Differing opinions on when EVs will reach price parity

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Words: NZ Autocar
3 Sep 2020

A study published in the UK’s Financial Times suggests that even with falling battery costs, electric cars will still end up being significantly more expensive to build than internal-combustion models. And things may stay that way until at least 2030.

It’s expected that the cost to build a compact EV will drop by almost one-quarter within 10 years, to just over $NZ30k, but that is still roughly 10 per cent higher than what it costs to construct a comparable ICE power car.

Meantime the cost of building a conventional car probably won’t change much in that period. However, they will become more expensive as buyers demand extra features and more sustainably sourced components, according to an automotive expert at data analysis firm Oliver Wyman. Automakers can then charge more for such features that don't cost them that much to install.

EVs will eventually cost much the same as regular cars, probably early in the next decade, according to the automotive analysts, because of falling battery prices. More battery factories will improve economies of scale, and new development, such as solid-state chemistry, could help to lower costs further.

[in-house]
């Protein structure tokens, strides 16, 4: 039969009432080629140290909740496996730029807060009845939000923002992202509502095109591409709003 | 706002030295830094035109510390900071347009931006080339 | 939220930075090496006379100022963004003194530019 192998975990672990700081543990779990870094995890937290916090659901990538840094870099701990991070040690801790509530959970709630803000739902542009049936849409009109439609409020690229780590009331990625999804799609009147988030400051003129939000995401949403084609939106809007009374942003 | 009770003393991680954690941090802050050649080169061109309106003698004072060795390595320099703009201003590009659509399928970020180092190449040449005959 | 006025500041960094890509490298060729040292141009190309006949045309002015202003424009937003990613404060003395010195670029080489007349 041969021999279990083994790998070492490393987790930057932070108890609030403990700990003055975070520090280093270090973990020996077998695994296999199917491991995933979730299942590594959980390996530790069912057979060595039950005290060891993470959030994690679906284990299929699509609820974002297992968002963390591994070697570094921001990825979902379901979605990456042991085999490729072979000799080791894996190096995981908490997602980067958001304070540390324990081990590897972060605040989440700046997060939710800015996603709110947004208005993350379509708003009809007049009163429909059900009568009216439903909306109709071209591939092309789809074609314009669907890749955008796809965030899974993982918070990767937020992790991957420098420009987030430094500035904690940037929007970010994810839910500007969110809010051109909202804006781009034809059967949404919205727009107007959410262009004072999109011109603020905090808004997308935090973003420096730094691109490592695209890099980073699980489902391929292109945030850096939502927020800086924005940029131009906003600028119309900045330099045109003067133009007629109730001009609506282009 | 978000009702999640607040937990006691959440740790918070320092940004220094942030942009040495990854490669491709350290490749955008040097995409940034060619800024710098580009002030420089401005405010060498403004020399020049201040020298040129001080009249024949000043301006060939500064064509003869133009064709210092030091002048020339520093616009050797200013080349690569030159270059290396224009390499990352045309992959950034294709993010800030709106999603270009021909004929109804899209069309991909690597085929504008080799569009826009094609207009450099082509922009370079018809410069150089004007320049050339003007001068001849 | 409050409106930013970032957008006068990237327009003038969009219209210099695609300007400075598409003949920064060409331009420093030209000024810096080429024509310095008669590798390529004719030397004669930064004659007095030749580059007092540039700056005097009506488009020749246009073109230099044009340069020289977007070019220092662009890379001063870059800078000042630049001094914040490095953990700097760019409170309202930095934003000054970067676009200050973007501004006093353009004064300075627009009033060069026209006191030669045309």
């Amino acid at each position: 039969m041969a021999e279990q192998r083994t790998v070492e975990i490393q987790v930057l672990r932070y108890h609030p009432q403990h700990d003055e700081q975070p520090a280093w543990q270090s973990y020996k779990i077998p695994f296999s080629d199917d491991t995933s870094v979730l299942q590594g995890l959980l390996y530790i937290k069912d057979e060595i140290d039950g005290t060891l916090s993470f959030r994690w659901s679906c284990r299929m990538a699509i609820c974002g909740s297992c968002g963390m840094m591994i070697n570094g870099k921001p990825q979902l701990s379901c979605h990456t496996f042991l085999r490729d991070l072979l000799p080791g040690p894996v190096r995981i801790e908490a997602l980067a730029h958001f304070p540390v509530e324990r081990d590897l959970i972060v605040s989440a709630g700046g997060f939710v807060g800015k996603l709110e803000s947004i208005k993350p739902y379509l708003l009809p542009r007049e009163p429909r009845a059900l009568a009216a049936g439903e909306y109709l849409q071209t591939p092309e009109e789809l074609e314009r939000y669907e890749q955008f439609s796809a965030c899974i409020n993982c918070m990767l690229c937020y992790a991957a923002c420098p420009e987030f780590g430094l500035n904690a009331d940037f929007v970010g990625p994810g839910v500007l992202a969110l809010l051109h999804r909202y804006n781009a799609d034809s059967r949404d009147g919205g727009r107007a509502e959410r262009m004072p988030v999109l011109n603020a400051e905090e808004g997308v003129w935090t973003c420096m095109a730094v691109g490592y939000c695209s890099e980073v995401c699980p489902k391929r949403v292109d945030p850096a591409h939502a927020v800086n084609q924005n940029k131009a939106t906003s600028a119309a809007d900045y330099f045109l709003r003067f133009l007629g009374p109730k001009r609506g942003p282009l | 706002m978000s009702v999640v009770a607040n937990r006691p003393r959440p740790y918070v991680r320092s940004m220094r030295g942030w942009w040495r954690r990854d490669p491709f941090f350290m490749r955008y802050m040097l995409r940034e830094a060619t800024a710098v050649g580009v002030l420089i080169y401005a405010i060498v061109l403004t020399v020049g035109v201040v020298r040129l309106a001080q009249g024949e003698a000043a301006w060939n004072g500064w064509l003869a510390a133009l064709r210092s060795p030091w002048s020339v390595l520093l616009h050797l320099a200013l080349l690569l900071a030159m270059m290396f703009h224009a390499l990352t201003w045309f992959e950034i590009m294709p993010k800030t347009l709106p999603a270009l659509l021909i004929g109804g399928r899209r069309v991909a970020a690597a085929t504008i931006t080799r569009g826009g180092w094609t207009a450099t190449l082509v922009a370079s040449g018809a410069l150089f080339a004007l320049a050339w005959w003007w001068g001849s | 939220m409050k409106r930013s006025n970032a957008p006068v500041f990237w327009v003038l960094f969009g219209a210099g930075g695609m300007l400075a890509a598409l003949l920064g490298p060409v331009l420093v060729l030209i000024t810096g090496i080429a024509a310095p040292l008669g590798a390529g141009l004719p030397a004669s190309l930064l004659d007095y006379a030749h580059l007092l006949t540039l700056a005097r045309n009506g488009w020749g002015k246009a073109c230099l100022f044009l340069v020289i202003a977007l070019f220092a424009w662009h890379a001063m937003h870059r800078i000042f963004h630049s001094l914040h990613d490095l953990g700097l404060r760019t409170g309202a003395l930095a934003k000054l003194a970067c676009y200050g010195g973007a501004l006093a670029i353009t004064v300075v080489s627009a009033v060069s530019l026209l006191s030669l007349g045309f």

Others have predicted that the critical battery break point of $100 per kilowatt-hour (at which point ICE and electric power should be equivalent) will arrive well before 2030.

Bloomberg New Energy Finance has even suggested that EVs will cost less than the competition both to build and buy before 2025.

With increasing battery storage capacity, the tipping point for EV adoption is now more about cost than range, according to a large study published earlier in the year by Ipsos.

While in Europe EVs might reach price parity with gasoline and diesel vehicles in the near future, it is thought cheapie ICE power small cars might become less affordable in other markets, unless automakers can find further ways to cut costs.

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